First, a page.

Physical activity will not accelerate knee OA joint damage: study

Fears held by people with early knee osteoarthritis that strenuous physical activity may accelerate joint damage have been dispelled by a prospective study.

A ten-year follow up of people with mild knee pain and no radiographic evidence of knee OA found that participation in strenuous activities such as jogging, tennis or skiing had no effect on subsequent risk of radiographic changes of knee OA.

The study, by researchers at Chicago’s Northwestern University Feinberg School of Medicine, also found a suggestion of a protective effect of moderate levels of physical activity (up to two hours a week) against worsening of knee OA.

The findings were derived from a cohort of 1194 individuals aged 45-79 (average 58) and BMI of 26, who were deemed at high risk of developing radiographic knee OA.

When followed up for up to 10 years, 13% of the individuals developed radiographic knee OA. Four distinct trajectories of  physical activity participation were observed: people who had no long term participation in physical activity had a 15.3% incidence of knee OA, whereas those with low  or moderate levels of physical activity had knee OA rates of 10.7% and  9.3%, respectively. People with high levels of strenuous physical activity had a 12.6% rate of knee OA at the 10-year follow up assessment.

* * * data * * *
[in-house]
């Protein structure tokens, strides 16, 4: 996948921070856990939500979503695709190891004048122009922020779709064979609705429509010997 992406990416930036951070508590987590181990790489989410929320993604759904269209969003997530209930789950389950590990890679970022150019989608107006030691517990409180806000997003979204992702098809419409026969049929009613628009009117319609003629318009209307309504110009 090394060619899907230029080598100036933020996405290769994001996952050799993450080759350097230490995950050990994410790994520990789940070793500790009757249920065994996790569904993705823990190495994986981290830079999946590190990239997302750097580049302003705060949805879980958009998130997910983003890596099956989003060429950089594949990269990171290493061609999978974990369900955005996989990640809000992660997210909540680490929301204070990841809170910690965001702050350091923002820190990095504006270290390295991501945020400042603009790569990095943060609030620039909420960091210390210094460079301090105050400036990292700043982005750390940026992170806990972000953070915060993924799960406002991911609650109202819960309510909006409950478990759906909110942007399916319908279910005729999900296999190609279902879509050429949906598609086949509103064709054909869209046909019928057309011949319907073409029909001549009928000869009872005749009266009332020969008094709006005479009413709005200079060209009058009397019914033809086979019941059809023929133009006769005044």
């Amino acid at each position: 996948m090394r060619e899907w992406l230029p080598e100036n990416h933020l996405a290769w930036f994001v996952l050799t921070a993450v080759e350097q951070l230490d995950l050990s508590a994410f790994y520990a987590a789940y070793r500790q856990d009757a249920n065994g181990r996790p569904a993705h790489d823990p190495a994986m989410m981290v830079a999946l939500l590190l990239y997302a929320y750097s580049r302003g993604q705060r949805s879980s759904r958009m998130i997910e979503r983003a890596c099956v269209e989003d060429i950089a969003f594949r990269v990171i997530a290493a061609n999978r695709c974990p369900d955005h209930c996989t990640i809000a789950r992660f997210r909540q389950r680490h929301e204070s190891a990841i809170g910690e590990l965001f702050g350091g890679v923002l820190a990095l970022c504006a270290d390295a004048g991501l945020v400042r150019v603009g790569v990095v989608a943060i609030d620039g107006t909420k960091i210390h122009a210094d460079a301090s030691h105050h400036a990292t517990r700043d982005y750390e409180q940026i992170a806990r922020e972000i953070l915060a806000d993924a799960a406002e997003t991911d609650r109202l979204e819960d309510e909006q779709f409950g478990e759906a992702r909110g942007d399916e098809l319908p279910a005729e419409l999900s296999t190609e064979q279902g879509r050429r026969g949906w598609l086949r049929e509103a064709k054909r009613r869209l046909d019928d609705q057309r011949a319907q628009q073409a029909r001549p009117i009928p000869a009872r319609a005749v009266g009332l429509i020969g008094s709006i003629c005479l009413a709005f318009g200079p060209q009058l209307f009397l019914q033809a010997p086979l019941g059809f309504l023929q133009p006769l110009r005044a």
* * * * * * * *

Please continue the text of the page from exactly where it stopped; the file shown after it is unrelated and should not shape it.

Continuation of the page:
The adjusted Odds Ratios for development of knee OA were 0.69 (95%CI, 0.48-1.01) for low-to-moderate level of strenuous physical activities and 0.75 (95% CI 0.53-1.07) for any strenuous physical activities, “suggesting that, even in persons at high risk for knee OA, strenuous physical activity is not associated with development of radiographic changes.”

Engaging in low or moderate levels of physical activity was associated with a reduced likelihood of incident radiographic knee over the 10-year follow-up period, but this was not statistically significant after adjusting for age, BMI and sex.

Being older, having a higher BMI and having more severe knee pain symptoms were associated with being less active.

The study investigators said there was uncertainty and anxiety among people with osteoarthritis about the possible worsening joint damage with physical activity. This was highlighted out by the study showing that nearly 50% of the participants did not engage in any strenuous physical activity and more than 40% had moderate to high frequency of extensive sitting.

These findings confirmed that despite recommendation for exercise in people with OA, sedentary behaviour was an entrenched habit even for those with mild and non-disabling symptoms.

“These observations underscore the need to incorporate physical activity counselling as part of the standard care for high-risk individuals, at an early stage when physical activity engagement is more attainable,” they wrote.

“[The] limited efficacy of current management may in part be attributable to its implementation at a later disease stage, when structural damage already exists and chronic pain sensitization may have occurred. The early stage for the present sample represented an opportunity to proactively intervene for optimal therapeutic outcome.”

The study is published in JAMA Network Open.

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